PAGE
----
The announcement yesterday that President Obama has asked Federal Reserve Chairman Ben Bernanke to serve another four year term is getting tepid coverage in the MSM. That may well be the result of high barometric political pressure around Capitol Hill caused by the ObamaCare debate debacle, the president’s recent “recalibration” of deficit estimates (they’re going up, surprise, surprise) and the newly found urgency of the Obama Justice Department to appointment a Special Counsel to investigate what the nation already knows about enhanced interrogation.
But a Bernanke nomination for another four year term merits close examination if for no other reason than the economy is not yet removed from the crisis experience that many believe established Bernanke’s bona fides. There is one very troubling matter that that the Federal Reserve refuses to address: Who did they lend money to during the meltdown months of late 2008 and early 2009? And, what did the Fed accept as collateral for these unprecedented loans for which they refuse to reveal details? Bloomberg.com has filed a Freedom of Information Act (FOIA) request for details on these transactions that has been consistently rebuffed by the Fed. On Monday a Federal Court ruled the Fed must release this data:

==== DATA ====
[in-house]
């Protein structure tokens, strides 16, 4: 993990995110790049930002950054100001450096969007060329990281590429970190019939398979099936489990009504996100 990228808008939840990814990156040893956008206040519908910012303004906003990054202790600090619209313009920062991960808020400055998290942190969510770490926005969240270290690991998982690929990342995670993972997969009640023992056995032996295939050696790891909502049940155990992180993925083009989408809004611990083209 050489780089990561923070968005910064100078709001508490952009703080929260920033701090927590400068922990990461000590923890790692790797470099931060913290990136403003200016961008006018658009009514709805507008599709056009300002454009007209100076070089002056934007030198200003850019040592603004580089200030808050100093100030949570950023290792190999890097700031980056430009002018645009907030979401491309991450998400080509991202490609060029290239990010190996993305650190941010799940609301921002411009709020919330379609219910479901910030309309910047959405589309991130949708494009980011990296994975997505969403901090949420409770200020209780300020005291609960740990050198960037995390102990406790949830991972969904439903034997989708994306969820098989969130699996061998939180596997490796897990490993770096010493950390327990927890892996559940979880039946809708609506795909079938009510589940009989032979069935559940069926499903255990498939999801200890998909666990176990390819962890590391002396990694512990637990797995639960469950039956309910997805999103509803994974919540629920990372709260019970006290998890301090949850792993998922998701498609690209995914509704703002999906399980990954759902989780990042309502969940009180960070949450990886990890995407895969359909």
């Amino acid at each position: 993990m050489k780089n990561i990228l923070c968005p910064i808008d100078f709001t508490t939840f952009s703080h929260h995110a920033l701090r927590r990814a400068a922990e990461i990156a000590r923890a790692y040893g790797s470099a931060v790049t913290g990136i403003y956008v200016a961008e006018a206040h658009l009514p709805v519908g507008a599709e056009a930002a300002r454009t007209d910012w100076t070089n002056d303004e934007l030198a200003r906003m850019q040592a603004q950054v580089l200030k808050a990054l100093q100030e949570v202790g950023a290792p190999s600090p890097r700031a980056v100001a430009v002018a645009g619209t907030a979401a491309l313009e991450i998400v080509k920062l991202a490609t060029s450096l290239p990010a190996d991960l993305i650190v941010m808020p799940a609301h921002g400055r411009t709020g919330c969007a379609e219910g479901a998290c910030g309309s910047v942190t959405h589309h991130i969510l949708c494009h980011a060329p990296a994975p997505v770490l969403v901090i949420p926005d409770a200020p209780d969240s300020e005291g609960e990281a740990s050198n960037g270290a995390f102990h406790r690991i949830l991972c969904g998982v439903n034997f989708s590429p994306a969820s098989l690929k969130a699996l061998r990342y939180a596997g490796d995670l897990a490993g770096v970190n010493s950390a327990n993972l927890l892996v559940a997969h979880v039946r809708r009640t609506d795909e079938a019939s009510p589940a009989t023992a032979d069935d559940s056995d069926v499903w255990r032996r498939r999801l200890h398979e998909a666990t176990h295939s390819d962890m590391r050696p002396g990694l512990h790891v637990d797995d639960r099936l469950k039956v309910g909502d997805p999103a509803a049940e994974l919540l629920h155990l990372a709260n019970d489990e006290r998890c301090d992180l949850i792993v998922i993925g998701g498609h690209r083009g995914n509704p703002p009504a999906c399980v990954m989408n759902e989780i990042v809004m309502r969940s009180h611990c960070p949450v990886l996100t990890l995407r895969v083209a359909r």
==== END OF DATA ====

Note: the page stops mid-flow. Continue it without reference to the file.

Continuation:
The Federal Reserve must make records about emergency lending to financial institutions public within five days because it failed to convince a judge the documents should be exempt from the Freedom of Information Act.
Manhattan Chief U.S. District Judge Loretta Preska rejected the central bank’s argument that the records aren’t covered by the law because their disclosure would harm borrowers’ competitive positions. The collateral lists “are central to understanding and assessing the government’s response to the most cataclysmic financial crisis in America since the Great Depression,” according to the lawsuit that led to yesterday’s ruling.
Bloomberg makes a good point in their complaint that the public has a right to know this information because they have become “an involuntary investor” in the Fed’s actions to the tune of two trillion dollars.
Bloomberg said in the suit U.S. taxpayers need to know the risks behind the central bank’s $2 trillion in lending because the public is an “involuntary investor” in the nation’s banks.
This is a matter that needs to be thoroughly investigated by Congress if they have the will to do it. The two principle questions to be answered are which financial institutions benefited from the extraordinary borrowings from the Federal Reserve and under what terms did they benefit? Although Congress will be loathe to ask, it would be interesting to know if any of the alleged beneficiaries of these secretive borrowings were among this group?